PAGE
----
Wolfgang Tillmans’ Fresh Perspective on Architecture Photography

Sydney Franklin Sydney Franklin

Anyone can stand on the sidewalk and take a picture of a bridge with their iPhone — search #architecture on Instagram and you’ll get millions of results of varying quality. What separates a follow-worthy photographer from an amateur is his or her ability to make familiar scenes meaningful, elevating a snapshot into cultural commentary.

Wolfgang Tillmans strategically captures what the eye regularly sees to reveal the relationship between humans and architecture’s most basic elements. His seemingly straightforward approach is anything but, imbuing these fundamental constructions with a sense of the profoundness that transcends the mundane.

Image via the Metropolitan Museum of Art

Last year’s Venice Biennale’s Central Pavilion, “Elements of Architecture,” showcased the ways in which these elements — the ceiling, wall, ramp and toilet — make up the greater architecture we experience daily. On view now at the Metropolitan Museum of Art in New York, Tillmans’ “Book for Architects” is a two-channel video installation of 450 still photographs, taken in 37 countries over ten years, that debuted in the pavilion last June. The images are projected onto black perpendicular walls in a serenely darkened exhibition hall, giving the viewer a chance to reflect on the functions of the juxtaposed architectural features shown in each loop.

Tillmans, 47, is widely recognized for his portraits and abstract images. The German-born artist was both the first photographer and the first non-English recipient of the Tate Modern’s Turner Prize in 2000.

Image via the Metropolitan Museum of Art

“Book for Architects” reveals a lesser-known side of his oeuvre. The photos in this series show everything from iconic structures like the Flatiron Building to striking skylines to decaying houses with cardboard covering empty windows. Shot with a standard lens rather than the popular tilt-shift lens that emphasizes perspective in architectural photography, his images aren’t glamorous; nor are they perfectly composed. But they do raise the thought-provoking question of just how much of our environment is constructed?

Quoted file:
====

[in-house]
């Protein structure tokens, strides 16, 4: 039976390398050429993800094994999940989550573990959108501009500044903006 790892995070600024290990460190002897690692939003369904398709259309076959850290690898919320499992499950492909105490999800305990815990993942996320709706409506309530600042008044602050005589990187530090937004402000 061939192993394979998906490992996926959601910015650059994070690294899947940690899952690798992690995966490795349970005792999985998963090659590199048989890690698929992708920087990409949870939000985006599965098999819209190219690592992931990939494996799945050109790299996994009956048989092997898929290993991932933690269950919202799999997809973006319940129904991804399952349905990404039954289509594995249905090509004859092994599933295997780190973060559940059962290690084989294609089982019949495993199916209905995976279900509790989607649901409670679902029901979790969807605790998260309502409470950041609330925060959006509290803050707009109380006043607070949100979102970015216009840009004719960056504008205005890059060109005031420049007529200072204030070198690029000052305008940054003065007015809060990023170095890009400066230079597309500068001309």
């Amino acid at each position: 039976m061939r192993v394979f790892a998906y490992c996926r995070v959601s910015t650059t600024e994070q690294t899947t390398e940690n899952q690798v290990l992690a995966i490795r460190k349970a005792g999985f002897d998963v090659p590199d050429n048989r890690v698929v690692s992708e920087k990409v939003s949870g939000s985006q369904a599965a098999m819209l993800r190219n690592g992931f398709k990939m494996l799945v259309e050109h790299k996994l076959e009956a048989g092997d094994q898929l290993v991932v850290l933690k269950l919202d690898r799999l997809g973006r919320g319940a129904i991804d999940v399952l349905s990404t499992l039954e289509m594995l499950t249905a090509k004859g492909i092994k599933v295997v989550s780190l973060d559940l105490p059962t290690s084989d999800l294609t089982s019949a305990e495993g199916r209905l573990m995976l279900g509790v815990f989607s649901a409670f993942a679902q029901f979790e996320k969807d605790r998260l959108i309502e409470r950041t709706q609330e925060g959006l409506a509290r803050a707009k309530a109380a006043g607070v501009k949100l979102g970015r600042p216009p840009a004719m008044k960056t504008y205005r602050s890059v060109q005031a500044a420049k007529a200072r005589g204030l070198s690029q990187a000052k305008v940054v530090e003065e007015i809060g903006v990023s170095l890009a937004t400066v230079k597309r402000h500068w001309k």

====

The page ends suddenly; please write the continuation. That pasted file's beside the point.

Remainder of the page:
These elements may include the familiar repetition of red bathroom tile to a swirling staircase to snaking pipe lines. Tillmans’ says he looks at architecture with a “warm eye,” meaning he is open-minded and allows himself to be affected by his relationship with his surroundings.

Image via the Metropolitan Museum of Art

The installation made a strong impression on Beatrice Galilee when she saw it in Venice last summer. Appointed as the Met’s first Daniel Brodsky Associate Curator of Architecture and Design last spring, she felt that it resonated on a global scale. “Bringing [the show] to a major encyclopedic institution such as the Met, which covers over 5,000 years of artistic practice, gives the work a radically new context and brings a range of views different from those who typically tend to attend architecture exhibitions.”

Image via the Metropolitan Museum of Art

Now, New Yorkers and tourists alike can contemplate Tillmans’ various elements of architecture and hopefully begin to see their own world differently. “People tend to get a little mesmerized by it and stay for a while,” Galilee said of the show. “It’s a truly original experience to see architecture through Wolfgang’s eyes and the sequencing of images together create a strike work of art whose focus is undoubtedly architectural, but also extends to political, sociological, and anthropological interests.”

The show is 40 minutes long and is located in Gallery 919 of the Modern and Contemporary Art wing, on display through July 5.

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